WIP – Medallion Quilt

A couple weeks ago, I came home from vacation to find a book I’d put on hold at the library was waiting for me:  A Quilter’s Mixology by Angela Pingel.  It’s gotten great reviews and I was excited that my small local library had a copy.

I’ve been wanting to try curved piecing and as a “modern traditionalist”, I was eager to see what Angela could do with just one block:  Drunkard’s Path.  I was not disappointed.  There are 16 projects in this book and I counted at least 4 that I wanted to do right away.  I will definitely be buying my own copy of this book.

I’m starting with the Medallion Baby Quilt.  The thing that caught my eye right away was the fabric Angela choose:  Katie Jump Rope, one of my all time favorite lines.  I have only scraps of it left and I’m hoarding it, ha!  But I also love the simplicity and symmetry of the quilt and decided to make it first.

I photo copied the templates (included full size!) and glued them to cardboard ripped off the back of last year’s school notebooks.  I pulled out some bird fabrics that had been languishing in my stash and found coordinating prints.

It took about an hour to cut out the fabric.  One thing I noticed is that the book is very generous when it states how much fabric is needed.  For example, on this Medallion quilt, it says you need a yard of the fabric for the middle rings.  I only needed about 22″, or a little less than 2/3 of a yard.  Not a big deal, but it’s helpful to know if you are trying to use what you have and you don’t have a full yard.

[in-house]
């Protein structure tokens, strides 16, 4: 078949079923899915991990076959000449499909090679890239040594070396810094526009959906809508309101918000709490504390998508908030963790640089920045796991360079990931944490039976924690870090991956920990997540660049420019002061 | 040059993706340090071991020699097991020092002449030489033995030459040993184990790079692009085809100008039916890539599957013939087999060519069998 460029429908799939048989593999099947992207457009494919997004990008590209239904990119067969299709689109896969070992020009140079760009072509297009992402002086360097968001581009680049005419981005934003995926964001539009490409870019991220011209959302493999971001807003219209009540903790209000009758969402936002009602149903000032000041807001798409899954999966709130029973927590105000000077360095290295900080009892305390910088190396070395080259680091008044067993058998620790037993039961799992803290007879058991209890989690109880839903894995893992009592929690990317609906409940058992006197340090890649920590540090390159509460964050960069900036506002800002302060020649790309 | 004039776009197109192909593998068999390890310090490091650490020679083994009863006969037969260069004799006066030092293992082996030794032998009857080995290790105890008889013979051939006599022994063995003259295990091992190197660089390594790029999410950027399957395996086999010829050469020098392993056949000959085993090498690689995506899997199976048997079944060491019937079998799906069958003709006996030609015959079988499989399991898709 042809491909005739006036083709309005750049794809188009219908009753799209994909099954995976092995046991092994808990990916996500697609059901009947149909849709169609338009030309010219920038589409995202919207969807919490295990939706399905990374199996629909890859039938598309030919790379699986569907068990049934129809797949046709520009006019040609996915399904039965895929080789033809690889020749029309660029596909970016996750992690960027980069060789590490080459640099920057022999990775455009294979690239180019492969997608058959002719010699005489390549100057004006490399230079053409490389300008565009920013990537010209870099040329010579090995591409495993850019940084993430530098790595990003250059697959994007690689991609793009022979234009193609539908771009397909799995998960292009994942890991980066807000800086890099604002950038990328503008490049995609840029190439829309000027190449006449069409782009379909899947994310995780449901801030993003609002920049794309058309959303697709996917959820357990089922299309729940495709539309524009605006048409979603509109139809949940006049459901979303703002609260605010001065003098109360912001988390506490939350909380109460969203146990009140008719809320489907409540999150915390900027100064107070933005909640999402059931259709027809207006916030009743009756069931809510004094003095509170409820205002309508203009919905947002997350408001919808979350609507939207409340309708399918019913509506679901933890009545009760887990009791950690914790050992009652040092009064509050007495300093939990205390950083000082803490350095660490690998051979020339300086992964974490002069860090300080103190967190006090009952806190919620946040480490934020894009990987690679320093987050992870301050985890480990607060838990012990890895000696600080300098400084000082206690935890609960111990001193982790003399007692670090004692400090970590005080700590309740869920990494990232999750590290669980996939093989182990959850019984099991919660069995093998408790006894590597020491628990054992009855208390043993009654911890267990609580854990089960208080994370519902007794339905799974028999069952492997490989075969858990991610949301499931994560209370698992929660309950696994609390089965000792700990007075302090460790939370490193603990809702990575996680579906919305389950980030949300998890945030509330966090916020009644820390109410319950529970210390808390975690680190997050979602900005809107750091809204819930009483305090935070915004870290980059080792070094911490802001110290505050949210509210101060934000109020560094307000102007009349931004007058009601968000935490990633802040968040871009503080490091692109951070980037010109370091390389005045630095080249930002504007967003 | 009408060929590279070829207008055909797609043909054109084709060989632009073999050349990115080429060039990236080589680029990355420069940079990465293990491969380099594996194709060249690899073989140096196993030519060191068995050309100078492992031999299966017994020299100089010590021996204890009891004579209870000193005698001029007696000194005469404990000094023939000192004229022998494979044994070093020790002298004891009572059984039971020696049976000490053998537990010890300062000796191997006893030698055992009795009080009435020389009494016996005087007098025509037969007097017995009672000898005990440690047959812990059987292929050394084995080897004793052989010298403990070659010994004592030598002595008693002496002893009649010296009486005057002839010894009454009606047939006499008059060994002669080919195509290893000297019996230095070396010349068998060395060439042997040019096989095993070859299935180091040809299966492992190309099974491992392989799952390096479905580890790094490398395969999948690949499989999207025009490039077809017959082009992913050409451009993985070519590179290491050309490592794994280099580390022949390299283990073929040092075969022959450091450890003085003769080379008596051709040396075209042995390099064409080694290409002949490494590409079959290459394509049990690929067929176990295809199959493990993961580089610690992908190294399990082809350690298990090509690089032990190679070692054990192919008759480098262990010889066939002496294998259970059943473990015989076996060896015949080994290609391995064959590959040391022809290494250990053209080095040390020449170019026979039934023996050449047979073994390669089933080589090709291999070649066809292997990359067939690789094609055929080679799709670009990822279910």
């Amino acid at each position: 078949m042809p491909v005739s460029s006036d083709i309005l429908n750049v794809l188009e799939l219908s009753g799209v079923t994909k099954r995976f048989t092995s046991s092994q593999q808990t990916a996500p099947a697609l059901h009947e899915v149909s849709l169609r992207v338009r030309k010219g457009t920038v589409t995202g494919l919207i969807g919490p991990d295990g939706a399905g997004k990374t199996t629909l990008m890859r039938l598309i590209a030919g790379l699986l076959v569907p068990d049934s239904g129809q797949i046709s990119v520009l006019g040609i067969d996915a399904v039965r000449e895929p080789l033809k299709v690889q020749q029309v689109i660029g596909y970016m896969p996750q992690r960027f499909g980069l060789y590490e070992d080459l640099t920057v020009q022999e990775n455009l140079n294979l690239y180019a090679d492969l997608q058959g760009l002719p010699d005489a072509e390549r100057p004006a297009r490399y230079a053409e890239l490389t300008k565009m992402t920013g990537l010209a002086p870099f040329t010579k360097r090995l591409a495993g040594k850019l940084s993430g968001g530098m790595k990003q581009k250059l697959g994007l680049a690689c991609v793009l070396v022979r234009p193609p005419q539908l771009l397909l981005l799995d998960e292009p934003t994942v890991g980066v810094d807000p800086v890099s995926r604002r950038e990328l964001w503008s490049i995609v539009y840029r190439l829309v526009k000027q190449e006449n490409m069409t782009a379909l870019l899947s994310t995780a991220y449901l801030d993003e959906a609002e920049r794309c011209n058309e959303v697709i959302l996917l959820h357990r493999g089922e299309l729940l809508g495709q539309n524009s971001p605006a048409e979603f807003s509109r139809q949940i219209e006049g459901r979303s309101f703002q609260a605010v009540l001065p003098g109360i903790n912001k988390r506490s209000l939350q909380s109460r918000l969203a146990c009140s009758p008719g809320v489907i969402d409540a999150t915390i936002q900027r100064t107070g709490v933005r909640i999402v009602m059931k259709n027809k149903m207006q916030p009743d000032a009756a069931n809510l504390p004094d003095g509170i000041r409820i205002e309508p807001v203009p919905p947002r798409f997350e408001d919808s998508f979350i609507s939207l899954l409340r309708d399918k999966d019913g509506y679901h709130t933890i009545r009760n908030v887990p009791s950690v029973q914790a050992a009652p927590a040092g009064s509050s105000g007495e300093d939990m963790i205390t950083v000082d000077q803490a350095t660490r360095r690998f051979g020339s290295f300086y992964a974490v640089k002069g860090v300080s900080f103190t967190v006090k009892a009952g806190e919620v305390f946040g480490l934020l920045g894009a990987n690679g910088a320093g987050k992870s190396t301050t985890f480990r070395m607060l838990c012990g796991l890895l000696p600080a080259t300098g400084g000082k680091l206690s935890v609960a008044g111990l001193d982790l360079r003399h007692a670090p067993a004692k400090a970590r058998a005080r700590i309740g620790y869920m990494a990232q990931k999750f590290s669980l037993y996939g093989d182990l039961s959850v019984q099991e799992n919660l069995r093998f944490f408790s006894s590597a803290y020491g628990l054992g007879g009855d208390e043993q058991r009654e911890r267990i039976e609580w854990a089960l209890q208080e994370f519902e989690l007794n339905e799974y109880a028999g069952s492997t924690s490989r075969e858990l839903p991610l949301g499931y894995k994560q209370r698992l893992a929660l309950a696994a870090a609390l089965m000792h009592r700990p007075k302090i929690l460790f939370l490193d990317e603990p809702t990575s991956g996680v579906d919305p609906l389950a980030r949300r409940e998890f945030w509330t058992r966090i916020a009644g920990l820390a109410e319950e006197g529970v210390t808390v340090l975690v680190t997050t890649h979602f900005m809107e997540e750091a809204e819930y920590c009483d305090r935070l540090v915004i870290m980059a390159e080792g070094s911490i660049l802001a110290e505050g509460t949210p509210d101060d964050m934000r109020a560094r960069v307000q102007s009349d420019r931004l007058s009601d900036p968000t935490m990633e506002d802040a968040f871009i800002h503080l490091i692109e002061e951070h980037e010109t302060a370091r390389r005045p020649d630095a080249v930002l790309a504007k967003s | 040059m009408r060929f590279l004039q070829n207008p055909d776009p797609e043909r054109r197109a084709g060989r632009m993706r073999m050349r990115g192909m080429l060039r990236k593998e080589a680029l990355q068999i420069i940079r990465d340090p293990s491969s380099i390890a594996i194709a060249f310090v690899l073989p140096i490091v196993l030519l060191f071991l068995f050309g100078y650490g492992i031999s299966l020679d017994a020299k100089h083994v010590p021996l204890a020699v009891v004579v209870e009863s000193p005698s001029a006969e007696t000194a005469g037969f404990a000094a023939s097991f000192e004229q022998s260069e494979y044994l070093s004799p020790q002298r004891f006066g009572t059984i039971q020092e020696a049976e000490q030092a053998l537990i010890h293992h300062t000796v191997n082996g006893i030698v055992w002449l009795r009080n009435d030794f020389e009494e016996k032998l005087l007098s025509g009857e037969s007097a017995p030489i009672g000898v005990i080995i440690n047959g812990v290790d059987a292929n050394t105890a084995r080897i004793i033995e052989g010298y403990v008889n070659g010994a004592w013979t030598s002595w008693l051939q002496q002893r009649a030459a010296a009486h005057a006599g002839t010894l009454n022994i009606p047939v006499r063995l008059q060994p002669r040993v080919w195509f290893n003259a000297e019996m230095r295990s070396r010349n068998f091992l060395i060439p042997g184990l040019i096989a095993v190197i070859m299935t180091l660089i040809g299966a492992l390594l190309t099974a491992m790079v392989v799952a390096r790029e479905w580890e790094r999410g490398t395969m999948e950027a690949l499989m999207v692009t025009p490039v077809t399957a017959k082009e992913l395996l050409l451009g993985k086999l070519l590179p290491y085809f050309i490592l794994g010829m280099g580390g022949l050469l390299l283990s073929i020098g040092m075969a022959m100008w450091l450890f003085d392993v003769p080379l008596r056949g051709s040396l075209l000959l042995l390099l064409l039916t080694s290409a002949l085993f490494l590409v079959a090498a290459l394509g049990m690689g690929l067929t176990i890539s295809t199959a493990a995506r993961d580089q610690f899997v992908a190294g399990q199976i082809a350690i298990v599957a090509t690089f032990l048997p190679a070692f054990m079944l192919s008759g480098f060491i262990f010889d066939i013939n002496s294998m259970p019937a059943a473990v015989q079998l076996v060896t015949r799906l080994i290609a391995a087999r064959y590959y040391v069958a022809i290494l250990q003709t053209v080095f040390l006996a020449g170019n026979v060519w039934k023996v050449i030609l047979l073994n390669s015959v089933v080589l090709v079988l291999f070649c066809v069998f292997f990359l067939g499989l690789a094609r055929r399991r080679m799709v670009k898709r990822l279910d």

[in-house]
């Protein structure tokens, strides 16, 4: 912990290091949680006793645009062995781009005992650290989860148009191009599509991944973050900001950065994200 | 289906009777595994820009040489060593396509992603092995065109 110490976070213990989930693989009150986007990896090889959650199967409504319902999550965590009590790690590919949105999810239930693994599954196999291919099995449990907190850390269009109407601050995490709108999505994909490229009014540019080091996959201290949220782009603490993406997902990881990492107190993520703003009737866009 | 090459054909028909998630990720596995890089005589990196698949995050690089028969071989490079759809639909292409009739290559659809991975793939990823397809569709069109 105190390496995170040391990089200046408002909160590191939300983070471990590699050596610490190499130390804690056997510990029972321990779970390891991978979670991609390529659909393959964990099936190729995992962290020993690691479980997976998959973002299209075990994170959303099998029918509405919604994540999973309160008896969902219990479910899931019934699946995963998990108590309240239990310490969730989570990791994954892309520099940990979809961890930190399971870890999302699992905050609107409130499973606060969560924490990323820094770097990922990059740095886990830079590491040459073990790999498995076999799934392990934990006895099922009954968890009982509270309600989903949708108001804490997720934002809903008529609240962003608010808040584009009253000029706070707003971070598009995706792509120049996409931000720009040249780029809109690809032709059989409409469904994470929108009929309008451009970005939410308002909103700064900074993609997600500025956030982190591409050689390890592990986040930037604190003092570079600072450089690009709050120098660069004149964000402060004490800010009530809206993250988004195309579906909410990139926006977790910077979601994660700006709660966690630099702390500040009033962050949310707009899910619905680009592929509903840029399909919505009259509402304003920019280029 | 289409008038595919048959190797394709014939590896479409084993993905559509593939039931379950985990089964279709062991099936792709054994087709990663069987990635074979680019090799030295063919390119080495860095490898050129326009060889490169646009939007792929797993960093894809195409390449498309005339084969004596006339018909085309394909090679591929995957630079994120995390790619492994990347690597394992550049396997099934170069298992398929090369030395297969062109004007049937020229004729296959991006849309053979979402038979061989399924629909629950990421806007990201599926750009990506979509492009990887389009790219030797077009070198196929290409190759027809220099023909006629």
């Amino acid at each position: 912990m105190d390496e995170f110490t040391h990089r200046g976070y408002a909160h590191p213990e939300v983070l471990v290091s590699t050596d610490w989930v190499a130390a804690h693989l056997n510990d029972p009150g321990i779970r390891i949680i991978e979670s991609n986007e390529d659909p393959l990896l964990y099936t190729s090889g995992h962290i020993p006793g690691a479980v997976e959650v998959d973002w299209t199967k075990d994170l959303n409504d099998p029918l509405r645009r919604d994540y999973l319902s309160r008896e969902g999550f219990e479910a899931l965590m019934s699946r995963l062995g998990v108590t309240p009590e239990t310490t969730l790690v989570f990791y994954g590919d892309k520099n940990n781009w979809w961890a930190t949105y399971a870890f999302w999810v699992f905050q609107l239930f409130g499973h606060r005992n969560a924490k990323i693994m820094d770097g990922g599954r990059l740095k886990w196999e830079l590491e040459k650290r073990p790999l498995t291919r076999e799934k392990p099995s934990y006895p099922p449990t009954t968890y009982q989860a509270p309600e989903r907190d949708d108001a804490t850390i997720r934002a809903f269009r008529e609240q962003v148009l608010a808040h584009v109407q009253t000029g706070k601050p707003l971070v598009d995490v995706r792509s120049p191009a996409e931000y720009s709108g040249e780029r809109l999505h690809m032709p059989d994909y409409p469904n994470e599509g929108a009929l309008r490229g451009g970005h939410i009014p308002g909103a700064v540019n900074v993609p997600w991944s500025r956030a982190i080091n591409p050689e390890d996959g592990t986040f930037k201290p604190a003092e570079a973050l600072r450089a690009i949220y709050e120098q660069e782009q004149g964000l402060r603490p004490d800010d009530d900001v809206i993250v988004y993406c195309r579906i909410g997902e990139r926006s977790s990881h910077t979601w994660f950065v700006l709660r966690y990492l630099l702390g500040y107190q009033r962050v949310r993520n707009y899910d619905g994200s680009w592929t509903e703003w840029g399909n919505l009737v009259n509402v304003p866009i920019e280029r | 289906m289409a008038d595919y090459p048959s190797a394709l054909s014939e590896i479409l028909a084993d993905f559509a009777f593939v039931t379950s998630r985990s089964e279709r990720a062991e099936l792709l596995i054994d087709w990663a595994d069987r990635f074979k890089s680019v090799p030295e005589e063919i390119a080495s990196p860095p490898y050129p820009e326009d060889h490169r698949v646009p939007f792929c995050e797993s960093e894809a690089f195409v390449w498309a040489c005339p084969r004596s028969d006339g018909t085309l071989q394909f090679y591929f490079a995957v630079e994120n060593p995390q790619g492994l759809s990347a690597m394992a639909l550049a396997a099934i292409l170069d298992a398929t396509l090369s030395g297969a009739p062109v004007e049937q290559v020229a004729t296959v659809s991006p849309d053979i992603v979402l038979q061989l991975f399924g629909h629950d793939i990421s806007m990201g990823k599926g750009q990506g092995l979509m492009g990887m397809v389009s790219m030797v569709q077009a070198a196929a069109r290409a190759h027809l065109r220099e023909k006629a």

I spent about 3? hours piecing.  I tried to keep track, but was interrupted several times by my darling squabbling children.  This was one of the first times I’ve done curved piecing for a quilt.  I’ve done some while sewing clothes, so it wasn’t totally new to me.  I’ve heard there are many ways to sew curves like these, and the way I found works best for me is a 2-pin method.

I fold each piece to find the center of the curve and pin.  Then I match up and pin the tail end of the curve.  I pinch together the two pieces at the top of the curve, with the L shaped piece on top and slide them under my scant  1/4″ foot.  I sew a few stitches, the ease the two curves together, using my fingers to hold them in place and sew to the center pin in one smooth motion.  The I do the same for the bottom half, using an awl to guide the last bit of the fabric under the foot it doesn’t slide away.

Then I put all the blocks into rows and the rows together into a quilt top.

I’m not planning to quilt this right away.  I’m going to be taking a class on free-motion quilting next month and want to practice before I tackle this project.  So I’ve pulled fabric for another quilt from the book, the Nine Patch Curves.

I can’t wait to see how this one turns out!